Published here January 2013

Executive Summary | Governance in General | More Definitions
Project Portfolio Management Governance | Programs and Projects
Project Portfolio Management Governance Guidelines | Summary and Conclusions

Project Portfolio Management Governance

No doubt because this title is a bit of a mouthful, current study groups tend to loosely refer to their efforts under the general heading of "Project Governance". Having taken that step, then the natural tendency is to look to how we manage projects and build out from there. This gives us a sort of worldview in which projects are at the center.

Then how they are managed depends on whether we are speaking of a single project, several projects that are a part of a program, or there are several projects and programs that together are managed as a portfolio. Surrounding the whole is then this vague notion of a "project governance" environment that is dealing with anything from a single project to a portfolio of projects. Naturally, this governance "environment" is somewhere close to the level of Corporate Governance of the business as a whole, or for that matter the governance of any level of government department.

But this model is clearly inadequate for several reasons:

  1. It does not reflect the natural hierarchy from single project, through programs of projects, to whole portfolios of projects and programs.
  2. It does not take into account the time dimension
  3. It does not take into account the unique nature of a project and its management, as distinct from the other possible groupings
  4. Consequently, it mixes apples and oranges.

Therefore, a more realistic view is required to take into account both hierarchy and time frame. Figure 1 is intended to illustrate these more explicit relationships within the corporate environment.

Figure 1: Project portfolio management in the corporate environment
Figure 1: Project portfolio management in the corporate environment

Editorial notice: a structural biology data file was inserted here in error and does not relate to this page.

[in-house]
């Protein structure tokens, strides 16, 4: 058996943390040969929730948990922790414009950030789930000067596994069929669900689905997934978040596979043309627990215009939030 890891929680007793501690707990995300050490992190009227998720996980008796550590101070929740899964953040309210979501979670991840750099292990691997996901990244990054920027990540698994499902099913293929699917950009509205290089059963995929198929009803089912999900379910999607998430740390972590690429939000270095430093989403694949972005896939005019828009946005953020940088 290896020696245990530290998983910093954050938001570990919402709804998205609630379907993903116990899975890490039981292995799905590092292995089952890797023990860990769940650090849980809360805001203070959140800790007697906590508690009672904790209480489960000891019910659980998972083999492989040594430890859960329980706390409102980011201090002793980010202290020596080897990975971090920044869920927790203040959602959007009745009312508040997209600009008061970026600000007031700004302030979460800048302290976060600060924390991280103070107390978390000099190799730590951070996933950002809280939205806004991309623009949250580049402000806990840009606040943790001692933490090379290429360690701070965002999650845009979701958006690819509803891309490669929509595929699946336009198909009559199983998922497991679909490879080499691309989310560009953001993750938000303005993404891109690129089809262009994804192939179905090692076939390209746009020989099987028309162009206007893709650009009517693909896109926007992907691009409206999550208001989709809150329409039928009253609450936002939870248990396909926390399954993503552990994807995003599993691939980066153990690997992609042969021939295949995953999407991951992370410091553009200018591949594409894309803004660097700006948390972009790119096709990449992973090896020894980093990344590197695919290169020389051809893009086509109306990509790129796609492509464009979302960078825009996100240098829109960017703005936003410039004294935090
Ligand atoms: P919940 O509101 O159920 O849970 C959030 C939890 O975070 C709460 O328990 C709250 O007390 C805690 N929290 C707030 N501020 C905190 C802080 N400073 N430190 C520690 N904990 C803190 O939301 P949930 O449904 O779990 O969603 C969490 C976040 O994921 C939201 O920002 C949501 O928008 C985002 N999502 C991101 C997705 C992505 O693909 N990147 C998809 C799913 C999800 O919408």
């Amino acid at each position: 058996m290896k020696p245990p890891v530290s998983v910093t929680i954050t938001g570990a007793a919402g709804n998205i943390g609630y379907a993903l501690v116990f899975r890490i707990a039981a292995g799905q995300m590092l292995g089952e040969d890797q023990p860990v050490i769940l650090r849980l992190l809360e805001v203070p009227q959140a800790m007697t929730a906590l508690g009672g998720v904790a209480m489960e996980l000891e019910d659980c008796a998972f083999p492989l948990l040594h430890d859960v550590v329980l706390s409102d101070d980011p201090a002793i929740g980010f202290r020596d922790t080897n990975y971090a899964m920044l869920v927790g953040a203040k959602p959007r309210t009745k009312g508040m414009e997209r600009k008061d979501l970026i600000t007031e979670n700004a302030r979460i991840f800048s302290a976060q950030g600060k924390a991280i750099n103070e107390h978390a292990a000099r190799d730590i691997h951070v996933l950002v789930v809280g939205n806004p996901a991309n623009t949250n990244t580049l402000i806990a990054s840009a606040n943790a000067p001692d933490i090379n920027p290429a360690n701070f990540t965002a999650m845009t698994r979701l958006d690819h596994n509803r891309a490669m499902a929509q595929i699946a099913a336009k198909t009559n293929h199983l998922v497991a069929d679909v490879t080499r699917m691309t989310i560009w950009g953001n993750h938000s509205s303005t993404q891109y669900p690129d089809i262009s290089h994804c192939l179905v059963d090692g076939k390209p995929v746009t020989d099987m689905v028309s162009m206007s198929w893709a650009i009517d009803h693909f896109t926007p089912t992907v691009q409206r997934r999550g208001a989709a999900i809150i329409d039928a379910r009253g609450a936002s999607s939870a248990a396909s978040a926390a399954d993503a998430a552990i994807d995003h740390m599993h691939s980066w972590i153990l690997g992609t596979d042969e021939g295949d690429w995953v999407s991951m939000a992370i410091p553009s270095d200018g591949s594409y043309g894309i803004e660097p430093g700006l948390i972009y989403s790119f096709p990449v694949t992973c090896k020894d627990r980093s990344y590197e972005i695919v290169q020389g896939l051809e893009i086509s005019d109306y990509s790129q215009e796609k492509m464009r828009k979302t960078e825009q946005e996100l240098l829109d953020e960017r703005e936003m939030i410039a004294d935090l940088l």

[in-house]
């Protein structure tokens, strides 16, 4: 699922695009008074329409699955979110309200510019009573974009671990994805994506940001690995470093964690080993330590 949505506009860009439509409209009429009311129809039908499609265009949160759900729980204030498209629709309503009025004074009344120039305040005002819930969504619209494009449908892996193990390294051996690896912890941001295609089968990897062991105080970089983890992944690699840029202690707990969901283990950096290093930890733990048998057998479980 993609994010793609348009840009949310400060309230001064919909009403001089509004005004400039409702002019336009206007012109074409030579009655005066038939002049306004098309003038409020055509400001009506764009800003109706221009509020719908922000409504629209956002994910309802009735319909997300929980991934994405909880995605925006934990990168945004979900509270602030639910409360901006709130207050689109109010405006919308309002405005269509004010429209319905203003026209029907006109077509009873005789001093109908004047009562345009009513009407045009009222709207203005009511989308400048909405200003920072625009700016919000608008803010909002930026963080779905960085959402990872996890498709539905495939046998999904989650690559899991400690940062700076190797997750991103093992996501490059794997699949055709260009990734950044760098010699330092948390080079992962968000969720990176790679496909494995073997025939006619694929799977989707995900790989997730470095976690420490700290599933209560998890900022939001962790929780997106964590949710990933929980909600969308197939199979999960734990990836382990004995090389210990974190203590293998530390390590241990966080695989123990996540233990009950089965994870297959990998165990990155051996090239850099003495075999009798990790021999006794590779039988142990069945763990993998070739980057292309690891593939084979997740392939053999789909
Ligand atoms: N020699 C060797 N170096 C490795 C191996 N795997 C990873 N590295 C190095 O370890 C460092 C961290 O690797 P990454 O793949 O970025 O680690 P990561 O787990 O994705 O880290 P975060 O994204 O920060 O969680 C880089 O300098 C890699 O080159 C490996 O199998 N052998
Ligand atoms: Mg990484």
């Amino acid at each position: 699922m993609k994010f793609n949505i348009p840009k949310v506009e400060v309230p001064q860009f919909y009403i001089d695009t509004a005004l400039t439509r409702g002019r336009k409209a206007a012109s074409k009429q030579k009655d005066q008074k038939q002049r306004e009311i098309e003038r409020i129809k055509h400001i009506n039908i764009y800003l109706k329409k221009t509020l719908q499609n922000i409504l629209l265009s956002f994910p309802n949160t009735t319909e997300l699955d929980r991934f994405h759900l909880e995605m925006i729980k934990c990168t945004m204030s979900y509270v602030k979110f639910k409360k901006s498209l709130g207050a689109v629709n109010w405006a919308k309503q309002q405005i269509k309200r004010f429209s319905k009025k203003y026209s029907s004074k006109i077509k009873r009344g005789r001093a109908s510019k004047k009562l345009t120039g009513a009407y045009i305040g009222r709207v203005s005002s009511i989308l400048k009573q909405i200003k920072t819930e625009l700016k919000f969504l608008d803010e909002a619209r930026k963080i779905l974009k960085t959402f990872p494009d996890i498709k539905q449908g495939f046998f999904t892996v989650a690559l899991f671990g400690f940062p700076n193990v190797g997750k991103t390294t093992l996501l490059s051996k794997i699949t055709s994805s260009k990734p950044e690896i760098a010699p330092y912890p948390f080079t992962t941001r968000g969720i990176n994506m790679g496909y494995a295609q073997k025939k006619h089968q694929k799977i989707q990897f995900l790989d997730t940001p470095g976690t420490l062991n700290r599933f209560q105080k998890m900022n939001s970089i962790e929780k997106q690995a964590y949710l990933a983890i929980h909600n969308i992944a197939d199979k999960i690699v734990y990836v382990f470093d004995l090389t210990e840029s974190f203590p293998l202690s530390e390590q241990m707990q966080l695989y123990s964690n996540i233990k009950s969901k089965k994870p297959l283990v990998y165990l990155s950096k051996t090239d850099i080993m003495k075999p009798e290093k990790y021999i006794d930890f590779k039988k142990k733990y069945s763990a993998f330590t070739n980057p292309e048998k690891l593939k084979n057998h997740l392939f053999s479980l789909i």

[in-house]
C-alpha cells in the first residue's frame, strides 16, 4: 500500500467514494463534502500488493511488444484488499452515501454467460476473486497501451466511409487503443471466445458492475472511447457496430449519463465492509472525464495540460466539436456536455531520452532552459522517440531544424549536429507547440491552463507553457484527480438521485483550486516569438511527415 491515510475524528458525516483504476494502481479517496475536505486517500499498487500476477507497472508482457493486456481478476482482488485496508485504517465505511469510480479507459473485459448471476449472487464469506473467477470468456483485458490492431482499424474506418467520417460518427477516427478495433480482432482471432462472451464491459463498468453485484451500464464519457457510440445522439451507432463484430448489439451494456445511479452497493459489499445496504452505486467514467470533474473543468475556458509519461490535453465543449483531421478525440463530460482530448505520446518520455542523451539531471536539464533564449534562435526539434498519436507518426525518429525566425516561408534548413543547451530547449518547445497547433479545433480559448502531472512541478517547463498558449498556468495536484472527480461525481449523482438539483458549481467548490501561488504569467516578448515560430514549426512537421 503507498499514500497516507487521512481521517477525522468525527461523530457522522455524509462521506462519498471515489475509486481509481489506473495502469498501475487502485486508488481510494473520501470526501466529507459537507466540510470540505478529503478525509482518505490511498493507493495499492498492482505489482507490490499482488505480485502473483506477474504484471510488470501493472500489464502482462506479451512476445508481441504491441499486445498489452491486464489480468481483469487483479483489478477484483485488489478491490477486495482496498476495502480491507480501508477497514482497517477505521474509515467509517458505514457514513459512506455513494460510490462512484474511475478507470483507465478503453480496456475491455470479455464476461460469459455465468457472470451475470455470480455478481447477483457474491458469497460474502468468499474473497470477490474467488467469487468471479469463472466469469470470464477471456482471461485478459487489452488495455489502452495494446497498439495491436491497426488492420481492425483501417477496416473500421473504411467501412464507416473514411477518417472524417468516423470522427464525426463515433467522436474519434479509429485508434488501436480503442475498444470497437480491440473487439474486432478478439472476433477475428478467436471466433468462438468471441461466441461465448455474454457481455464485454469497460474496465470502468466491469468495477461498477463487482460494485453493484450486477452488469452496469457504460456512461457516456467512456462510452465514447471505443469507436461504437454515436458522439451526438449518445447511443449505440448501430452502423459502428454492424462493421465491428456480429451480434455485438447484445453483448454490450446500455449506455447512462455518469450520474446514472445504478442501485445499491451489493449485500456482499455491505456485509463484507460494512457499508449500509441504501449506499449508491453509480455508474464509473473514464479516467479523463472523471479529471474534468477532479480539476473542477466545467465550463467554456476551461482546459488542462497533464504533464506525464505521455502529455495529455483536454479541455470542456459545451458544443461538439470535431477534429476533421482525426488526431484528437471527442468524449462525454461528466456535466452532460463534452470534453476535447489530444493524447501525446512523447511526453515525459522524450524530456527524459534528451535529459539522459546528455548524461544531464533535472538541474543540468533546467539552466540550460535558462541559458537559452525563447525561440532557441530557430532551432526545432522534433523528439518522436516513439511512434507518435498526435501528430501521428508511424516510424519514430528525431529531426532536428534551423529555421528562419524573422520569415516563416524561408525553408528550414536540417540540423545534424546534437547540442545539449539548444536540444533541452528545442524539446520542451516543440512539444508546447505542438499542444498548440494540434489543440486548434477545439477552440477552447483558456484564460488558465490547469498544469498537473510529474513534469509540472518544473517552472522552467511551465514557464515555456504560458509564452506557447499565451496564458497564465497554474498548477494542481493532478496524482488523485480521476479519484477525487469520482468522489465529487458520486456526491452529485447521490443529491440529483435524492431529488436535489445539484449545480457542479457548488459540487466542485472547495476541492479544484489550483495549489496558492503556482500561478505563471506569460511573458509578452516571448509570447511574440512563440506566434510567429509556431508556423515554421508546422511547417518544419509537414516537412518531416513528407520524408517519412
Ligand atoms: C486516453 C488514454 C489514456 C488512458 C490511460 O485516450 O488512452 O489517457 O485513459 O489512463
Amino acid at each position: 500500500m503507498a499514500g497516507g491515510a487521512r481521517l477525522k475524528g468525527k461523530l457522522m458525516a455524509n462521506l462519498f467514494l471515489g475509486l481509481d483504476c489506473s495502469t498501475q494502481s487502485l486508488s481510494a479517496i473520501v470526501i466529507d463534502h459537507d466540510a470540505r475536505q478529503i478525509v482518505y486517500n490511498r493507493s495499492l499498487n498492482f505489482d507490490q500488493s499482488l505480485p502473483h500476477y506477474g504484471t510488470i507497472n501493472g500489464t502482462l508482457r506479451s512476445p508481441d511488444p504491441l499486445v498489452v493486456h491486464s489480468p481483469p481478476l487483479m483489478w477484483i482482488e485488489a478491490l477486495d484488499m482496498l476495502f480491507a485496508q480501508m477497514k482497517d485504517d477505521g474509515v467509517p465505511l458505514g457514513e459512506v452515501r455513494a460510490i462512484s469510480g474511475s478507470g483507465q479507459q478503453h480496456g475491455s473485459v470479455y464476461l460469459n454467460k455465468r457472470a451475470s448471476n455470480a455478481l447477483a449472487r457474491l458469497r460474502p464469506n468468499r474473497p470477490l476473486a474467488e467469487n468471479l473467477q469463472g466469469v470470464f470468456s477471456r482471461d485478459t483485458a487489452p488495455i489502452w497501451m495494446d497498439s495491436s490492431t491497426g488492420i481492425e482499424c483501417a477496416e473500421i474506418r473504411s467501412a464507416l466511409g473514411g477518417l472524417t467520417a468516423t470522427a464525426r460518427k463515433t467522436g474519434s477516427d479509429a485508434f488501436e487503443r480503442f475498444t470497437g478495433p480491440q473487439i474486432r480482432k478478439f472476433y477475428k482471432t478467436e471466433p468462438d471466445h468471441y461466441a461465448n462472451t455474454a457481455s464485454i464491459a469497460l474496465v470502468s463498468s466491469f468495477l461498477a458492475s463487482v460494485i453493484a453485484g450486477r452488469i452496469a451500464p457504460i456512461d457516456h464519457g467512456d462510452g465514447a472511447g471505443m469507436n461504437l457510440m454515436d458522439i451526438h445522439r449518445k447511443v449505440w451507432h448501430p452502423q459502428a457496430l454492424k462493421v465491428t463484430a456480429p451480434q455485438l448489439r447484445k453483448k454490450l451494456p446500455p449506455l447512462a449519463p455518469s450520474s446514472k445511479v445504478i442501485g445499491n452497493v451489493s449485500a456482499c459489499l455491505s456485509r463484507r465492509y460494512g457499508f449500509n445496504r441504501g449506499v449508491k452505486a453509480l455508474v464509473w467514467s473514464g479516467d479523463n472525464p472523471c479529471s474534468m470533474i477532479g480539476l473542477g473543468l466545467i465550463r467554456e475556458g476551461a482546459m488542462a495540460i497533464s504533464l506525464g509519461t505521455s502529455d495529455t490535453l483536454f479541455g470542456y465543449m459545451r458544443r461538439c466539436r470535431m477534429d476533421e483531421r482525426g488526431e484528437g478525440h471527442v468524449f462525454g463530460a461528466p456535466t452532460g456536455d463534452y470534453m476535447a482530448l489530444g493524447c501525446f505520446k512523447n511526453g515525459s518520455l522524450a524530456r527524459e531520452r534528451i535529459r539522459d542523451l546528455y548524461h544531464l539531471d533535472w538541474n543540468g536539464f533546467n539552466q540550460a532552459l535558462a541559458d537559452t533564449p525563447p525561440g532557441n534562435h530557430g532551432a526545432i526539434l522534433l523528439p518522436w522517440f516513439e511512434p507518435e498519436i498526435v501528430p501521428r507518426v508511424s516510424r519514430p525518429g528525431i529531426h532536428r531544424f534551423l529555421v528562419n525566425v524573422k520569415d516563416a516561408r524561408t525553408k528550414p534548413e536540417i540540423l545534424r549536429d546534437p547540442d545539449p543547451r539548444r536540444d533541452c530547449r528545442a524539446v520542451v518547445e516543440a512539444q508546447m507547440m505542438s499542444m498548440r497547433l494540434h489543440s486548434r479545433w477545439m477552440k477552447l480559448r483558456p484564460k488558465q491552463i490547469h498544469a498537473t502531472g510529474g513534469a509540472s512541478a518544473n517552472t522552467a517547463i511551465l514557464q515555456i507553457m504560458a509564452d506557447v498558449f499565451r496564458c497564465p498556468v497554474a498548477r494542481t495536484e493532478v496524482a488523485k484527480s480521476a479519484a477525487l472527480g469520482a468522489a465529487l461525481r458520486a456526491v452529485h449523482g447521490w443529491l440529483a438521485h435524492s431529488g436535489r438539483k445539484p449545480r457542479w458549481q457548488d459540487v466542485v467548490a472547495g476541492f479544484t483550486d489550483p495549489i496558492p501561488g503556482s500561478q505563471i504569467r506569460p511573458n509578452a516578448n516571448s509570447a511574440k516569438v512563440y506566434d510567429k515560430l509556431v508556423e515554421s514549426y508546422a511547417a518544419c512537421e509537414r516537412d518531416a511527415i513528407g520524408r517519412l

At the corporate level

Several attributes of this scenario are worth noting:

  • The primary source of survival of the corporate organization is its operations. These are ongoing as shown in Figure 1.
  • The "governance" of corporate operations is generally well established, with appropriate management policies and procedures that are auditable to well established standards.
  • While policies and procedures generally address standards of behavior in the present; finance, accounting, audits, and annual reporting all focus on the performance of the organization in the past.
  • True, that annual reports are expected to provide an outlook for the future, but rarely are any specific targets described.
  • For the survival of the organization, a steady stream of projects, large and small, and in diverse areas of application, are necessary.

In other words, in today's business world, and even in governments, a steady stream of projects needs to be undertaken to survive. Without this stream of projects, the organization will eventually atrophy and die.

At the portfolio level

We see that in general:

  • While ever two or more significant projects exist, management of the portfolio will be required, whether the projects are directly related or not.
  • The objective of this management is to ensure that the required resources are all coordinated and aligned with corporate strategy, and in a manner that provides the most value at least risk.
  • Project portfolio management will be required only until the last project is completed.
  • However, if the corporate organization entertains a continuous stream of projects then project portfolio management will also be ongoing.
  • Complimenting corporate governance that is accountable for the present and the past, Project Portfolio Management is accountable for the derivation of benefits in the future.

From these notes we see that Operations and Project Portfolio Management have major similarities and convergence. Therefore it can be argued that both should be subject to similar forms of "governance".

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